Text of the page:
Sunday, March 5, 2017

Newsrooms Are Making Leaking Easier–and More Secure–Than Ever

A growing number of disaffected government insiders have been approaching journalists to share information anonymously since the election in November and the inauguration just over a month ago. In response, news organizations have made it safer and easier for potential whistleblowers by actively encouraging them to use a variety of secure communication channels.

Many outlets have even posted instructions and assigned additional staff to monitor the information that arrives over these channels–such as the encrypted mobile application Signal and the dedicated whistleblowing platform SecureDrop. The Washington Post wrote a lengthy piece offering advice for leaking government documents. ProPublica updated its “How to Leak” page and posted an instructional video with Nieman Lab. And The New York Times published a page titled “Got a confidential news tip?” which details a number of secure channels, from encrypted email to plain manila envelopes, alongside basic instructions for using them safely.

But even as more news outlets promote secure channels for outreach from potential sources, it is still incredibly rare for these tools to be mentioned in published stories. Every newsroom has editorial policies regarding the treatment of anonymous sources, and most interpret the mere mention of tools like Signal or SecureDrop to be an unnecessary risk. As a result, the usefulness of these tools is underpublicized, and a study published by the Tow Center for Digital Journalism last year still offers the only account of SecureDrop’s value in newsrooms. Of the ten news outlets studied at the time, nine said that they regularly receive newsworthy information through SecureDrop.

The demand for secure communication tools has only risen since Trump’s election. The Times launched SecureDrop just a week after the election, while downloads of the Signal app rose 400 percent during the month of November. There are currently 22 active SecureDrop installations in newsrooms—nearly twice as many as there were just a year ago. A handful of freelance journalists and about a dozen non-profit groups also use SecureDrop.

Government employees, too, are taking advantage. Members of the Environmental Protection Agency, Foreign Service, and Department of Labor have been using Signal to communicate with the press against the President’s gag order. Aids to politicians are using Signal and a similar app called Confide not just for leaking, but for personal protection under increased suspicion and surveillance. These apps may pass unnoticed unless users are subjected to a “phone check,” like the one press secretary Sean Spicer allegedly demanded from a dozen communications staffers last week.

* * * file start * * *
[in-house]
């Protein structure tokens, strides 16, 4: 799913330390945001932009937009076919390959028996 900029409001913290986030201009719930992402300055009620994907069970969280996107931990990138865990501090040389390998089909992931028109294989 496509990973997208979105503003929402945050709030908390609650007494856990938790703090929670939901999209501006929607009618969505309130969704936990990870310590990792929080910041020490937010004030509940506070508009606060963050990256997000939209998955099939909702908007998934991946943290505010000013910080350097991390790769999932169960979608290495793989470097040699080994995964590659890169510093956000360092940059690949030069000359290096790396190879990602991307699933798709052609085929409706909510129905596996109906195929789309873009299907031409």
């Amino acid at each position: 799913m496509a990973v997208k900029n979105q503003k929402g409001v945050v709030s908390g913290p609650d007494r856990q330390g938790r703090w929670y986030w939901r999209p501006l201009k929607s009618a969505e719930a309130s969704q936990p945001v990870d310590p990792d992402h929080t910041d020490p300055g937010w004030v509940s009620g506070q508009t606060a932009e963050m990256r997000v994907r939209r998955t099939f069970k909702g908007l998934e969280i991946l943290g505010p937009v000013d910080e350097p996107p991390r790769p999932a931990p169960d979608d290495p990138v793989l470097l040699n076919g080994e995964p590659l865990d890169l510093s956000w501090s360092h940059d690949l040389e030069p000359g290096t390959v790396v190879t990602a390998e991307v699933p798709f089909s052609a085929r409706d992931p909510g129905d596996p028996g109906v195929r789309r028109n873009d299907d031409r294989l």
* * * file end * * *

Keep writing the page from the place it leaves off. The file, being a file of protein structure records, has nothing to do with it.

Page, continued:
According to Derek Kravitz, research editor at ProPublica, a single source often uses multiple secure channels to communicate with a reporter. Signal has become the most common way for new sources to contact them, while SecureDrop mainly serves as a guarded vessel for documents and data dumps. “It’s mostly people contacting us on Signal or another medium,” Kravitz said, “and then we’ll go to SecureDrop to see if they’ve sent anything.”

Kravitz added that “the flow of tips and leaks has been consistent since inauguration,” and so has their quality: “Nearly all messages have had some news value or public interest.”

Tools like Signal and SecureDrop are not only resilient to attack, but also fairly user-friendly. They are designed to minimize risk, even for inexperienced users. “Not every source is an expert on being an anonymous source,” says Kevin Poulsen, the hacker and longtime Wired reporter who originally conceived of SecureDrop. “That’s not why they’re contacting a reporter. It’s because they’re an expert on something else.”

It makes sense that so many first-time whistleblowers are turning to Signal, in particular: There is little separating the experience of using Signal from typical texting and calling on a smartphone. Yet this ease does not come at the expense of security. Signal’s code, developed by Open Whisper Systems, is freely available for anyone to test and verify. Even Edward Snowden endorses Signal as the best secure communication tool for most people.

by Charles Berret, Columbia Journalism Review |  Read more:
Image: Getty